(Happy 12th anniversary, Aunt Bernie and Uncle Stan, by the way! 50 years ago, it was their 12th, that is.)

I made my First Holy Communion.

Ascension of Our Lord Church.

Evanston, Illinois.

Sunday, May 1, 1966.

Pastor: Rev. Edward Mika.

20160501_134045Could be among the oldest stuff that I own that’s actually my stuff.

20160501_134112Because it’s important to have my home address in the Mass book… and apparently, my name is simply too long.

20160501_134145Back side of the “Take and eat” holy card. From Aunt Bernie. With the names of my six cousins inscribed. Yes, only six ‘country cousins.’ In 1966, Mary was still only a twinkle in Uncle Stan’s eye.

20160501_134219I’m not sure who gave me this gift. Was it from the school/church? I don’t remember and didn’t see any marking on it.

20160501_134245But this one was from Babcia and Dziadzia Konieczka. Now, the question is, was it Mom’s Mom and Dad, my grandparents? Or was it Mom’s Babcia and Dziadzia, my great-grandparents? Hmm…

20160501_134324I love these books. The Mass book (Jesus Make Me Worthy) is dense! Much helpful information packed into almost 300 pages. Short, simple chapters. A wonderful explanation of the Mass, from the perspective of the pre-Vatican II liturgy, when the priest faced the altar and tabernacle at the back of the sanctuary, away from the congregation, in reverence to the Blessed Sacrament.

The confession book asks very simple questions of a child about behavior. Each Commandment has an illustration that makes right action and behavior even more understandable for a child.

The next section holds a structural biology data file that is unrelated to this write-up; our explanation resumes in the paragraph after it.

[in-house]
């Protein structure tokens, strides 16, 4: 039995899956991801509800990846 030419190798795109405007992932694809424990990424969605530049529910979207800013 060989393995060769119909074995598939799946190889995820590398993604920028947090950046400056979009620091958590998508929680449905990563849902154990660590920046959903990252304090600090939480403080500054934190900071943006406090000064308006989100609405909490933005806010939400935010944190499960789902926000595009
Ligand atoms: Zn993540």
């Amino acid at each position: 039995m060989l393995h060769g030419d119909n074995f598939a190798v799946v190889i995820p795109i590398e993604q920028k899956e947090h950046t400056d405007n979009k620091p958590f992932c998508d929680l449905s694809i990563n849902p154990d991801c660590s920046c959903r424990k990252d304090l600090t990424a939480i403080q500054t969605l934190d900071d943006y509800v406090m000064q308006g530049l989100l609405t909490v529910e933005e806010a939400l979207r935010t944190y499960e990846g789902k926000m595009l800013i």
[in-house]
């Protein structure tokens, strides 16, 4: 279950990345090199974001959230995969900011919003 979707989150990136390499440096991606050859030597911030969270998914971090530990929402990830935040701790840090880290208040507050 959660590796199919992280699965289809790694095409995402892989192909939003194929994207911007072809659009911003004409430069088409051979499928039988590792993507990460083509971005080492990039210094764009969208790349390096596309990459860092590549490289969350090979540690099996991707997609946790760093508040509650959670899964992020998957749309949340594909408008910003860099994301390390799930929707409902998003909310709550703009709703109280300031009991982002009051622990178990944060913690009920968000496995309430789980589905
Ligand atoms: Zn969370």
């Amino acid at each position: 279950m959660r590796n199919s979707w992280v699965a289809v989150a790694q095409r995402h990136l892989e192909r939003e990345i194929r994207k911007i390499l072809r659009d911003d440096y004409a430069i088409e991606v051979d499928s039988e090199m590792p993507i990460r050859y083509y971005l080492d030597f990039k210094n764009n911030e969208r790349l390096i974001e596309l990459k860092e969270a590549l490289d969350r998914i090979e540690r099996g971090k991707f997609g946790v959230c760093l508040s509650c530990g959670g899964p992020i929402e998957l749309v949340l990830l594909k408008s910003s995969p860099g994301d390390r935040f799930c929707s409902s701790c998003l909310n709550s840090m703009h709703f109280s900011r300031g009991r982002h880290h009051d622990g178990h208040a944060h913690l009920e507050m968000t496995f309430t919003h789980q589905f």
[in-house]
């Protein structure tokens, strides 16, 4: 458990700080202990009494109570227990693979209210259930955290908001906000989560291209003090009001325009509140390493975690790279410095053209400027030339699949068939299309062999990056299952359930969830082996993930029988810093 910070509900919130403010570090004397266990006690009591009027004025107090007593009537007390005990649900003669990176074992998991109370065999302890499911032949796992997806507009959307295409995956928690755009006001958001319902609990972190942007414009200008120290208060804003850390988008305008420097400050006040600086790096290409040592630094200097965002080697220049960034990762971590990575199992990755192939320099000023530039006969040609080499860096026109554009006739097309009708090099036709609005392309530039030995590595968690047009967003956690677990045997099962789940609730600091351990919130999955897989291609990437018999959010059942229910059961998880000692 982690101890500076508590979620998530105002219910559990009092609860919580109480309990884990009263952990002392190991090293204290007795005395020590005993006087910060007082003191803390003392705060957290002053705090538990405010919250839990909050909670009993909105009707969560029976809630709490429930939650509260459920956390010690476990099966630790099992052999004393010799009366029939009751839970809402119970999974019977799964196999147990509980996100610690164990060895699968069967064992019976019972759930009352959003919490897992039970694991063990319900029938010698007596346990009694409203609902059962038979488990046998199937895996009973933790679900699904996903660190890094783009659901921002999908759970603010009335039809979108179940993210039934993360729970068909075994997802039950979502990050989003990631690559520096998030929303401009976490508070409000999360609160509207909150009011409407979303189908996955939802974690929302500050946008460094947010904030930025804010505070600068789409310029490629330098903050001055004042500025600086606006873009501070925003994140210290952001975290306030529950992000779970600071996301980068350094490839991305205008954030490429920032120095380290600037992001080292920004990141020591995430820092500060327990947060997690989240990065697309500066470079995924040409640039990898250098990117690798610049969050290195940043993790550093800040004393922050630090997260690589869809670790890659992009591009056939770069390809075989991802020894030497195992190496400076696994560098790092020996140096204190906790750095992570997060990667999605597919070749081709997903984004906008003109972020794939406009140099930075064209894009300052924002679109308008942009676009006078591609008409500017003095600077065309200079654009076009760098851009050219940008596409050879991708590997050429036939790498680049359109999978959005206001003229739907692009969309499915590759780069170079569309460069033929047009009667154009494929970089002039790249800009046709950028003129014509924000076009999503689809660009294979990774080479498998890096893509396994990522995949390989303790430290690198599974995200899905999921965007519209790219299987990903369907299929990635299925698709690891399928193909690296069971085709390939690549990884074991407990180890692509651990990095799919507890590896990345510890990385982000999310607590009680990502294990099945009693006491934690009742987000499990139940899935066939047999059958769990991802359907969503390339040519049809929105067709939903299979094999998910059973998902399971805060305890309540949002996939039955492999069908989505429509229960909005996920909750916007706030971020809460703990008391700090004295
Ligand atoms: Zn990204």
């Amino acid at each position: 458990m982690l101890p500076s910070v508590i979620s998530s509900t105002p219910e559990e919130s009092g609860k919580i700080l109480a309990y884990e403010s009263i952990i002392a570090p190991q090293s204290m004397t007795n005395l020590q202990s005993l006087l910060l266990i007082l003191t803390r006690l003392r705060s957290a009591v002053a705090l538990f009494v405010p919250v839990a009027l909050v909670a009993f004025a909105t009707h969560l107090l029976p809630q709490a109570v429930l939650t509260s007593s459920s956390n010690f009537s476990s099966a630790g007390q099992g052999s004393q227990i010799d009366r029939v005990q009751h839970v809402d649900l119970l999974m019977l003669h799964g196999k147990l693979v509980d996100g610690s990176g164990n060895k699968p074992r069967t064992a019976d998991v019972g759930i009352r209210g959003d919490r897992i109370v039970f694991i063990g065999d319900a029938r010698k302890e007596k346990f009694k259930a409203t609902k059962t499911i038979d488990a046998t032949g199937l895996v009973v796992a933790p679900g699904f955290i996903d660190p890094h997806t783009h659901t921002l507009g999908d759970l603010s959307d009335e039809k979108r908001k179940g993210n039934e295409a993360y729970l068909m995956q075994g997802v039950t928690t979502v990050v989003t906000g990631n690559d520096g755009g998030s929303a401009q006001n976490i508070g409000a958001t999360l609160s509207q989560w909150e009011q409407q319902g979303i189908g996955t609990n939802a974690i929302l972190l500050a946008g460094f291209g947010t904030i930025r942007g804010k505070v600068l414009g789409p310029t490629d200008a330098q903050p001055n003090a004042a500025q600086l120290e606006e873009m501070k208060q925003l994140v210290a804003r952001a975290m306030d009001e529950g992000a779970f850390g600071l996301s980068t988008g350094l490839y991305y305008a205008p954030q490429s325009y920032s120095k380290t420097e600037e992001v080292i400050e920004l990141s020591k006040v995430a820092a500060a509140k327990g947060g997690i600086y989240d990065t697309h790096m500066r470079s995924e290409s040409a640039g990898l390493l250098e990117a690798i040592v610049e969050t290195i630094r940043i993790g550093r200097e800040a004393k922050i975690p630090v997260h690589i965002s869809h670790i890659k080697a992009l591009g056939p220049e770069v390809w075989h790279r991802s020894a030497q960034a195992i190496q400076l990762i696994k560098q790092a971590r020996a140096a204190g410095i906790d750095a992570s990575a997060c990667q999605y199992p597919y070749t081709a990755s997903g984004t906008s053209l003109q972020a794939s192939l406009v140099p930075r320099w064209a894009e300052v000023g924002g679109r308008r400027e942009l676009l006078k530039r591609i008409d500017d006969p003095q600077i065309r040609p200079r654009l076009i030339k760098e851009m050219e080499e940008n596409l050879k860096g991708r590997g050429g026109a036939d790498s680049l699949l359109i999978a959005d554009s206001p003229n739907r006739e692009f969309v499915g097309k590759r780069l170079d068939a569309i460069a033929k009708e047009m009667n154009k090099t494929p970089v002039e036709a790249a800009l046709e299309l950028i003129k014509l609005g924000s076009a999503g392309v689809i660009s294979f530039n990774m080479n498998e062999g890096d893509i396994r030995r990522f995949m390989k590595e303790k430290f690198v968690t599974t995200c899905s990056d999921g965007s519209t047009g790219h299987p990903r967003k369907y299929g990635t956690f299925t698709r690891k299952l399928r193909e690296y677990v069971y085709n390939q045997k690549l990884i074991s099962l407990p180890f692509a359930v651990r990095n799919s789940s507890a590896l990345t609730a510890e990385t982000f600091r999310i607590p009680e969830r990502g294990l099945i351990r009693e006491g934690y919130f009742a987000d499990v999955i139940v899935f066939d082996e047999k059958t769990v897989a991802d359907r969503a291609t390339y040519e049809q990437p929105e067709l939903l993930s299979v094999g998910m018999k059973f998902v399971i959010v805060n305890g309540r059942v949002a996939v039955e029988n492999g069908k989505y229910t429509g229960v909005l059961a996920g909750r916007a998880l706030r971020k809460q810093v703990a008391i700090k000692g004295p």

20160501_134349Yeah, the tie actually fit.

20160501_134440A sample page from the book, preparation for First Communion. Among the densest of the pages. And Mom’s handwriting in the book given to me by Babcia i (“and”) Dziadzia Konieczka.

20160501_135444The end of the book. How’s this for a simple explanation for how a child should live?

Thanks, God, for the memories.

Dave’s Morning From Hell, 2016 Style – Take 2


Why, oh why I ask in earnest…

… and I mean in the earnestly utmost in earnestness…

… do these things seem to happen in pairs?

I’m praying it’s not in threes!

It all began last night…

(cue the flashback music and the weird fade)

“Bye, Stephen. Yeah, probably see you tomorrow. I’ll be asleep by 8:20.”

That’s Dad humor. It was 8:18. I was sprawled on the floor in the bedroom, laptop on the coffee table, legs splayed out, one under the coffee table, one out to the right side, face nearly planted on the keyboard. I couldn’t keep my dang eyes open.

Too many nights of four hours of sleep. Depression setting in with no Blackhawks hockey to watch for the next 147 days

— and then we’ve gotta endure that godawful World Cup of Hockey in Toronto before the real games commence (yeah… and hope and pray that nobody gets hurt while the boys “play for their country.” Before the season? Are you frickin’ kidding me???).

I was a tired, exhausted, sleepy little boy.

I’d already scraped the filthy, protein-rich (oh, and goozhy!) contacts off my eyeballs, so that chore was done. Cats were fed, although they were still protesting outside the castle gates, feigning starvation.

Crawled into bed sometime around 8:30. Kathy was already sitting on her side of the bed, hogging all the good pillows (“here, let me give you your pillows…” uh huh… sure).

And right on cue, as soon as the lights were out, Martha calls her.

Why is it, when someone is talking on the phone in the bedroom when the lights are out,

(and who else might be in the bedroom with the lights out? Again, I digress…)

… it seems like they are using a megaphone?

Pillows slammed against my ears, to no avail. As the seconds ticked by, I was feeling more and more wide awake.